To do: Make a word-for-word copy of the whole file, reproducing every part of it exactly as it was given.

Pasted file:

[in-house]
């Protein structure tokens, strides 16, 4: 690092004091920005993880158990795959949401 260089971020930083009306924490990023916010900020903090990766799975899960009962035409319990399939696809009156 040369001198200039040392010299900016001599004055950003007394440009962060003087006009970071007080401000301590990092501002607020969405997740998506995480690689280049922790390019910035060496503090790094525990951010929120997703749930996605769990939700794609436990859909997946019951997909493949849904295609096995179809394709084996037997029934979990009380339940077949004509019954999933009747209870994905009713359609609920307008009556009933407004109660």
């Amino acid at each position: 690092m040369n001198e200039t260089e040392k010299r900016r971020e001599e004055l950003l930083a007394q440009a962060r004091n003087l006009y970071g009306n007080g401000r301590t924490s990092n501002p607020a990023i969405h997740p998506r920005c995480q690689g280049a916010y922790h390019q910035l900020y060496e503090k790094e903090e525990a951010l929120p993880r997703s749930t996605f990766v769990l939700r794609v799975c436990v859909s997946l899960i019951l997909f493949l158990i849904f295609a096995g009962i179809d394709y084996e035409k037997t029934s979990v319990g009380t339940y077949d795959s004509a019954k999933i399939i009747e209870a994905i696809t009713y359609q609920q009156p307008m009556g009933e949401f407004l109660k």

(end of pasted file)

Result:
[in-house]
């Protein structure tokens, strides 16, 4: 690092004091920005993880158990795959949401 260089971020930083009306924490990023916010900020903090990766799975899960009962035409319990399939696809009156 040369001198200039040392010299900016001599004055950003007394440009962060003087006009970071007080401000301590990092501002607020969405997740998506995480690689280049922790390019910035060496503090790094525990951010929120997703749930996605769990939700794609436990859909997946019951997909493949849904295609096995179809394709084996037997029934979990009380339940077949004509019954999933009747209870994905009713359609609920307008009556009933407004109660």
């Amino acid at each position: 690092m040369n001198e200039t260089e040392k010299r900016r971020e001599e004055l950003l930083a007394q440009a962060r004091n003087l006009y970071g009306n007080g401000r301590t924490s990092n501002p607020a990023i969405h997740p998506r920005c995480q690689g280049a916010y922790h390019q910035l900020y060496e503090k790094e903090e525990a951010l929120p993880r997703s749930t996605f990766v769990l939700r794609v799975c436990v859909s997946l899960i019951l997909f493949l158990i849904f295609a096995g009962i179809d394709y084996e035409k037997t029934s979990v319990g009380t339940y077949d795959s004509a019954k999933i399939i009747e209870a994905i696809t009713y359609q609920q009156p307008m009556g009933e949401f407004l109660k």